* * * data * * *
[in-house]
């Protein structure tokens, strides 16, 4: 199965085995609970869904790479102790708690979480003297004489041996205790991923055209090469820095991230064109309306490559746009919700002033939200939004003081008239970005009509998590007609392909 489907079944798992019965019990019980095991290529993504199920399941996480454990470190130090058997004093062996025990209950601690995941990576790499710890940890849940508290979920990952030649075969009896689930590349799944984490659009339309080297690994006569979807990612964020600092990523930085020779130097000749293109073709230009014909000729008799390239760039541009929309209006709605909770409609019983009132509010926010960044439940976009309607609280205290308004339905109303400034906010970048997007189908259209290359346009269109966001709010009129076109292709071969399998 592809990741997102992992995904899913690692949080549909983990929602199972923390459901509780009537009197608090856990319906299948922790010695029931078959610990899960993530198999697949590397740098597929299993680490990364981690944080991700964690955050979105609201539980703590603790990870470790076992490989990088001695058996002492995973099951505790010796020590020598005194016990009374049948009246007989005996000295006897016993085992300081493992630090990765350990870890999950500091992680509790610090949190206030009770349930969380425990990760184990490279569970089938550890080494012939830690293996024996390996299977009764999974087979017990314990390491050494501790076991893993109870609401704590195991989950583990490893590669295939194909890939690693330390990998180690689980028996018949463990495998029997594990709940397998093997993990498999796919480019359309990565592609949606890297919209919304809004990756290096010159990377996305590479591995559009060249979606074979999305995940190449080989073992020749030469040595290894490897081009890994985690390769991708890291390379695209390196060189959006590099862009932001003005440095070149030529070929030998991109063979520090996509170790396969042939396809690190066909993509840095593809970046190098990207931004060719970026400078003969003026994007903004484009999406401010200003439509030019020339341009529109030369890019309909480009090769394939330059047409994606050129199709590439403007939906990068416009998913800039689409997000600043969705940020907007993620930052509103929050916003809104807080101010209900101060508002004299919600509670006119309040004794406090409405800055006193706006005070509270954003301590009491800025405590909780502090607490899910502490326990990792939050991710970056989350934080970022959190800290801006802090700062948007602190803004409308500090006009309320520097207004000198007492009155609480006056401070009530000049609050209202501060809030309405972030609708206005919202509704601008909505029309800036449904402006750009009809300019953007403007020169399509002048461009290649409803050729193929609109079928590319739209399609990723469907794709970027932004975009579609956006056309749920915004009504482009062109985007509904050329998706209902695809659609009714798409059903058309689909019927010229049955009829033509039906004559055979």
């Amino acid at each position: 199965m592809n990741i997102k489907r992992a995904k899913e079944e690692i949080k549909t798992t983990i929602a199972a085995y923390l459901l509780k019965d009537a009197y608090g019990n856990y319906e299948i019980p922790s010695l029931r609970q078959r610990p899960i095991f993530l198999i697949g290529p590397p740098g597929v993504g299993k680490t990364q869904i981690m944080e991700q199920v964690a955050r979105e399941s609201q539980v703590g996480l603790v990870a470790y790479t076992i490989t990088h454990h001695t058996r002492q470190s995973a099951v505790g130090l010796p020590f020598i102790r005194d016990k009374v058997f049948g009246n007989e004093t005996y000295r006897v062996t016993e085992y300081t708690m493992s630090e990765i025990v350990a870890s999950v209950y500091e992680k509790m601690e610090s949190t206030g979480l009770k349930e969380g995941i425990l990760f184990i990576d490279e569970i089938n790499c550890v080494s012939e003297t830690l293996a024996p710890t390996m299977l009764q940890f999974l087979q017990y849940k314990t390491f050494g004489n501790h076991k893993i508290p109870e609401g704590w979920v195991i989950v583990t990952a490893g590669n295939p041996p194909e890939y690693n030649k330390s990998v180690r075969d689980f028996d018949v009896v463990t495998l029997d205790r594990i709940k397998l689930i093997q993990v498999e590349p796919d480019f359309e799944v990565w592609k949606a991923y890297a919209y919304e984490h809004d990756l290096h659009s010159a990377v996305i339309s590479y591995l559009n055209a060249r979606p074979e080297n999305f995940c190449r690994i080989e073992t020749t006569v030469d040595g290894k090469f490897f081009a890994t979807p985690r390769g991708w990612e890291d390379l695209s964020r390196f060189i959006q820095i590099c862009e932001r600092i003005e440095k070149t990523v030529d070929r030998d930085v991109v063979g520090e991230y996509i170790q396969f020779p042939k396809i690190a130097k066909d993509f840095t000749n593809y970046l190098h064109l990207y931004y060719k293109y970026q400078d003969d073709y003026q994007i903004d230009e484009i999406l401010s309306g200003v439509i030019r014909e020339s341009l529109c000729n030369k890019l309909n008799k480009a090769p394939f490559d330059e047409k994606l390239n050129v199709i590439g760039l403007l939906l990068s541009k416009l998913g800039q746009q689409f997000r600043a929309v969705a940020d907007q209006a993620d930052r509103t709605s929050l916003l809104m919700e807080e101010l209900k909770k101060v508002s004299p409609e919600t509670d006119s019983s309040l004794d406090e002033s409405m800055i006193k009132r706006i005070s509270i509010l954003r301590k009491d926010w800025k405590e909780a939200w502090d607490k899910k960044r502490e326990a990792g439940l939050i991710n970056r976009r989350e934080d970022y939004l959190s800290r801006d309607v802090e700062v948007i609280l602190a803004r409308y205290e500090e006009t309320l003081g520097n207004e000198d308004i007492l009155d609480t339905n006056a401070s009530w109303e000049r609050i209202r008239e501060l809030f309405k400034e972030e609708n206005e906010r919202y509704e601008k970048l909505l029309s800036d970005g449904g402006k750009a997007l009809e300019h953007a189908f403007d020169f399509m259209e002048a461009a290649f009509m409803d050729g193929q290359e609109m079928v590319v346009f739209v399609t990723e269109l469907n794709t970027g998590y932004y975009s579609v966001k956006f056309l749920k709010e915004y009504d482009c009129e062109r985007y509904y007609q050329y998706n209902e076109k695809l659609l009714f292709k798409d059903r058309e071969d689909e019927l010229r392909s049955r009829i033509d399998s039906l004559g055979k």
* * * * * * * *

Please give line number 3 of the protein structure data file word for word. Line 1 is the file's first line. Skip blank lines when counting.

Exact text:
């Amino acid at each position: 199965m592809n990741i997102k489907r992992a995904k899913e079944e690692i949080k549909t798992t983990i929602a199972a085995y923390l459901l509780k019965d009537a009197y608090g019990n856990y319906e299948i019980p922790s010695l029931r609970q078959r610990p899960i095991f993530l198999i697949g290529p590397p740098g597929v993504g299993k680490t990364q869904i981690m944080e991700q199920v964690a955050r979105e399941s609201q539980v703590g996480l603790v990870a470790y790479t076992i490989t990088h454990h001695t058996r002492q470190s995973a099951v505790g130090l010796p020590f020598i102790r005194d016990k009374v058997f049948g009246n007989e004093t005996y000295r006897v062996t016993e085992y300081t708690m493992s630090e990765i025990v350990a870890s999950v209950y500091e992680k509790m601690e610090s949190t206030g979480l009770k349930e969380g995941i425990l990760f184990i990576d490279e569970i089938n790499c550890v080494s012939e003297t830690l293996a024996p710890t390996m299977l009764q940890f999974l087979q017990y849940k314990t390491f050494g004489n501790h076991k893993i508290p109870e609401g704590w979920v195991i989950v583990t990952a490893g590669n295939p041996p194909e890939y690693n030649k330390s990998v180690r075969d689980f028996d018949v009896v463990t495998l029997d205790r594990i709940k397998l689930i093997q993990v498999e590349p796919d480019f359309e799944v990565w592609k949606a991923y890297a919209y919304e984490h809004d990756l290096h659009s010159a990377v996305i339309s590479y591995l559009n055209a060249r979606p074979e080297n999305f995940c190449r690994i080989e073992t020749t006569v030469d040595g290894k090469f490897f081009a890994t979807p985690r390769g991708w990612e890291d390379l695209s964020r390196f060189i959006q820095i590099c862009e932001r600092i003005e440095k070149t990523v030529d070929r030998d930085v991109v063979g520090e991230y996509i170790q396969f020779p042939k396809i690190a130097k066909d993509f840095t000749n593809y970046l190098h064109l990207y931004y060719k293109y970026q400078d003969d073709y003026q994007i903004d230009e484009i999406l401010s309306g200003v439509i030019r014909e020339s341009l529109c000729n030369k890019l309909n008799k480009a090769p394939f490559d330059e047409k994606l390239n050129v199709i590439g760039l403007l939906l990068s541009k416009l998913g800039q746009q689409f997000r600043a929309v969705a940020d907007q209006a993620d930052r509103t709605s929050l916003l809104m919700e807080e101010l209900k909770k101060v508002s004299p409609e919600t509670d006119s019983s309040l004794d406090e002033s409405m800055i006193k009132r706006i005070s509270i509010l954003r301590k009491d926010w800025k405590e909780a939200w502090d607490k899910k960044r502490e326990a990792g439940l939050i991710n970056r976009r989350e934080d970022y939004l959190s800290r801006d309607v802090e700062v948007i609280l602190a803004r409308y205290e500090e006009t309320l003081g520097n207004e000198d308004i007492l009155d609480t339905n006056a401070s009530w109303e000049r609050i209202r008239e501060l809030f309405k400034e972030e609708n206005e906010r919202y509704e601008k970048l909505l029309s800036d970005g449904g402006k750009a997007l009809e300019h953007a189908f403007d020169f399509m259209e002048a461009a290649f009509m409803d050729g193929q290359e609109m079928v590319v346009f739209v399609t990723e269109l469907n794709t970027g998590y932004y975009s579609v966001k956006f056309l749920k709010e915004y009504d482009c009129e062109r985007y509904y007609q050329y998706n209902e076109k695809l659609l009714f292709k798409d059903r058309e071969d689909e019927l010229r392909s049955r009829i033509d399998s039906l004559g055979k």